Among all those who encounter the law in the conduct of their lives or who consider it as a career, few have a solid understanding of the legal profession in America, and fewer still know anything about systems in other parts of the world. Lawyers in Society: An Overview offers a concise comparative introduction to the practice of law in a number of countries: England, Germany, Japan, Venezuela, and Belgium.
Extracted from the editors’ three highly successful volumes published under the general title Lawyers in Society, these essays guide readers through the differing worlds of civil and common law, law in Europe and Asia, and first and third world legal systems. One contribution addresses the changing role of women in the profession—women comprise half of all new lawyers in most countries—and the changes they have brought. A new introduction and concluding essay reflect on the place of this volume in current and future research.
Richard L. Abel and Philip S. C. Lewis, “Introduction”
Richard L. Abel, “England and Wales: A Comparison of the Professional Projects of Barristers and Solicitors”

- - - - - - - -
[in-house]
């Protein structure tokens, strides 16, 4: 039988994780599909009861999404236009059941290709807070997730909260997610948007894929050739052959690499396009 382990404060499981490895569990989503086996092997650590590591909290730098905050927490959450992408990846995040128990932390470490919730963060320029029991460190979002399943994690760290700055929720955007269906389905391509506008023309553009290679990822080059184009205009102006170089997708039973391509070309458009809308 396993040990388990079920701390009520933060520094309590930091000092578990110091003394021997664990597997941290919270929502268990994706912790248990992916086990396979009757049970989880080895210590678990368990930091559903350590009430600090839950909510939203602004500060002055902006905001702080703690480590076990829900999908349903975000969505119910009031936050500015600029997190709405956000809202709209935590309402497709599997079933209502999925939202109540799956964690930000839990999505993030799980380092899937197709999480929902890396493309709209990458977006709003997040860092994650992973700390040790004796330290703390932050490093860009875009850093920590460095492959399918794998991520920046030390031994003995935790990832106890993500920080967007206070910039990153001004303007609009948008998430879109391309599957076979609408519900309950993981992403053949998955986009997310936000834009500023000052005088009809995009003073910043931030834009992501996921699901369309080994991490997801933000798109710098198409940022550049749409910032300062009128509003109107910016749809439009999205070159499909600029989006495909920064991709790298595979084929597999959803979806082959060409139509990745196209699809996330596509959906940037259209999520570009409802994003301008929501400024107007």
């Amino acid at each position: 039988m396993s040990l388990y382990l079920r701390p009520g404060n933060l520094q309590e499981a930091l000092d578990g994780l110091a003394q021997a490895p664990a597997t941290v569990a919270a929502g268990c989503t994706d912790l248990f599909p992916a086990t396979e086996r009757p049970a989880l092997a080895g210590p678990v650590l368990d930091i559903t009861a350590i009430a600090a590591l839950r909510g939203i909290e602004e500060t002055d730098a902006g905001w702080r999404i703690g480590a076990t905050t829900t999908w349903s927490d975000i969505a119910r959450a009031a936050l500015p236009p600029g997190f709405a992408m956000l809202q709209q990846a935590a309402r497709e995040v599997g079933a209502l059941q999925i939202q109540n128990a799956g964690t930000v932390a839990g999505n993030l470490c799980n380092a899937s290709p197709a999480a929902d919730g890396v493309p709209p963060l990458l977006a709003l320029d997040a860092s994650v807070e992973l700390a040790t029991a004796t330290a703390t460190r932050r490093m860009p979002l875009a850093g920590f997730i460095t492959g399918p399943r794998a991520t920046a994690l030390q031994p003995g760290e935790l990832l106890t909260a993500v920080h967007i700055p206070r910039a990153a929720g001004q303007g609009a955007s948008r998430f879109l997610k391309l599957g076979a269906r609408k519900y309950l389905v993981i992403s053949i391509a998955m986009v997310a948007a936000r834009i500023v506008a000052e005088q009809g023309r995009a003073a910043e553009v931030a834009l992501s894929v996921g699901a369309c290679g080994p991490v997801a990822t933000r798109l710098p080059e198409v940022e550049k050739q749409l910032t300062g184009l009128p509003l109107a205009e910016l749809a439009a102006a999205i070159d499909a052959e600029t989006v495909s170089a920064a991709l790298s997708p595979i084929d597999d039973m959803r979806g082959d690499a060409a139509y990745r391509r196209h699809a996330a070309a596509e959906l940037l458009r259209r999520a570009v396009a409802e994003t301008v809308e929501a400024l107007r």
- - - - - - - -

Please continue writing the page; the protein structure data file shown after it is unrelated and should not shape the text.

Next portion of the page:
Erhard Blackenburg and Ulrike Schultz, “German Advocates: A Highly Regulated Profession”
Kahei Rokumoto, “The Present State of Japanese Practicing Attorneys: On the Way to Full Professionalization?”
Luc Huyse, “Legal Experts in Belgium”
Rogelio Perez Perdomo, “The Venezuelan Legal Profession: Lawyers in an Inegalitarian Society”
Carrie Menkel-Meadow, “Feminization of the Legal Profession: The Comparative Sociology of Women Lawyers”
Richard L. Abel and Philip S. C. Lewis, “Putting Law Back into the Sociology of Lawyers”
This title is part of UC Press's Voices Revived program, which commemorates University of California Press’s mission to seek out and cultivate the brightest minds and give them voice, reach, and impact. Drawing on a backlist dating to 1893, Voices Revived makes high-quality, peer-reviewed scholarship accessible once again using print-on-demand technology. This title was originally published in 1995.